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Nothing the Maple Leafs did could surpass the blow the Flyers organization felt on Monday. (John E. Sokolowski-USA TODAY Sports)

Flyers Fan Reaction (FFR4) Gm 77: PHI 2, TOR 5 – Worse

Nothing the Maple Leafs did could surpass the blow the Flyers organization felt on Monday. (John E. Sokolowski-USA TODAY Sports)

Flyers Fan Reaction (FFR4) Gm 77: PHI 2, TOR 5 – Worse

The Philadelphia Flyers have been sinking for a while now. It doesn’t matter whether you’ve watched the games or not. If you’ve taken dive deep into the stats or just glanced at the standings. Anyone can tell the 2021-22 Flyers season has been a complete and utter disaster.

Since Nov. 16, the Flyers are just 15-38-9, a league-worst .315 points percentage. For context, that pace would garner just under 52 points across an 82-game pace. And yet that record arguably doesn’t even tell just how slowly the last five months have passed. The Flyers lost 10 straight twice, including a franchise record 13 game skid that left them winless for a month. Philadelphia said goodbye to the longest-tenured captain in team history for an (understandably) weak return.

They suffered the PR hit of ending Keith Yandle’s iron-man streak. They suffered the on-ice hit of playing Keith Yandle. Fans were left to choose between anger over not mentioning late owner Ed Snider on his birthday in January or pure apathy — they chose both. And other than the last few weeks before the All-Star break, they’ve generally been taken apart at 5-on-5. Their power-play is about as potent as the penalty kill of tonight’s opponent. The penalty kill isn’t much better, either.

Their best forward hasn’t played since Dec. 19. (Probably) their best defenseman hasn’t played since Nov. 13. Their second-line center started the year hurt. Then he came back. Then suffered another injury. And came back again. Then suffered another injury, necessitating surgery. And came back again. In one game, they suffered six injuries and lost by seven goals. It’s not just that everything that could have gone wrong has; it’s that everything period has completely fallen apart.

And yet nothing that has happened to the Flyers is as devastating as the news that came out yesterday. Crossing Broad’s Anthony SanFilippo reported that Flyers Director of Medical Services Jim McCrossin and assistant athletic trainer Sal Raffa are suing several divisions of Comcast, including Comcast Spectacor, which owns the Flyers, for being exposed to cancer-causing carcinogens resulting from the Zamboni at the team’s practice facility in Voorhees, New Jersey.

Obviously, this is a horrible situation, no matter how the lawsuit plays out. McCrossin and Raffa are both long time and well-respected members of the Flyers. To see them diagnosed with cancer is incredibly sad. And it’s hard to even find the words to talk about the Flyers potentially being responsible in the lawsuit. It alleges, per the Crossing Broad report, that the Zamboni was located too closely to where McCrossin and Raffa were working, which the report says “lacked the proper drainage system” and “was subject to receiving liquid drainage from the Zamboni room, as well as other various conduits and spaces.”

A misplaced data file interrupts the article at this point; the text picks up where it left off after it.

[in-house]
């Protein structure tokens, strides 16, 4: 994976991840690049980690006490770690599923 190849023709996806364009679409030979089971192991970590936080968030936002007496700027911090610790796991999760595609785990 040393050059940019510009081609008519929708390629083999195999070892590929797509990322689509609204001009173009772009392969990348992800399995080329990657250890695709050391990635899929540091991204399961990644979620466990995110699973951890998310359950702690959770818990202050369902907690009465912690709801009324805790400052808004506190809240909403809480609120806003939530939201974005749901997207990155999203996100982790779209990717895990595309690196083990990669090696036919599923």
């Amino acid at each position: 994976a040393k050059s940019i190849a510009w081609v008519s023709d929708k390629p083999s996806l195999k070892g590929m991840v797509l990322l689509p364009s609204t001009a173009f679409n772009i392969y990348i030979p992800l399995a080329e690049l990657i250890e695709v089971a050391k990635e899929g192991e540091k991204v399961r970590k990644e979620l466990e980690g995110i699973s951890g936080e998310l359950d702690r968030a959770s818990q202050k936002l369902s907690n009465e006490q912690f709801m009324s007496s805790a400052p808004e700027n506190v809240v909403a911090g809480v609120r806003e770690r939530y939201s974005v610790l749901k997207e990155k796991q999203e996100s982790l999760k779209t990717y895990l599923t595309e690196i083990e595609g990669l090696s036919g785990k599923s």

When the Flyers scratched Yandle a few weeks ago, I wrote about how the organization had made a habit of putting themselves in lose-lose situations. This is just that, and to a much more serious degree, especially seeing as the suit lists both as having contracted “uncurable” types of cancer. While we won’t know the status and responsibility of the Flyers for a while, it’s not hard to predict which side public opinion is swaying towards. As I mentioned, McCrossin and Raffa are both extremely well respected and long-time fixtures of the organization; the duo have over 40 years with the Flyers between them. And the lawsuit makes it challenging for the team to publicly provide support in their battles, which stands in stark contrast to the support Oskar Lindblom received (and is paying back to McCrossin and Raffa) during his fight with Ewing’s Sarcoma.

The last time before tonight the Flyers were in Toronto was a bitter-sweet experience. It, of course, was the host of the first two rounds of the Eastern Conference playoffs as a “bubble” in 2020. The Flyers ultimately lost, but it did include some memorable moments — a dominant round-robin performance, their first playoff series win in eight years, a trio of overtime goals, and Lindblom’s emotional return. It was the highest the organization has been since 2012. On Tuesday’s trip, however, they were at an all-time low. And that was before being a far superior Maple Leafs team soundly took them down Tuesday. Oh, and Kevin Connauton got hurt, too.

But again, the outcome or the performance aren’t even close to the most important — or tragic — story surrounding the Flyers right now. Cancer diagnoses and a lawsuit from two beloved members would rock any organization. For the Flyers, it just feels like cruel piling on to a season that has already had more than its fair share of misery. McCrossin and Raffa obviously deserve all of the support in the world. The Flyers, on the other hand, just need all of the help they can get.

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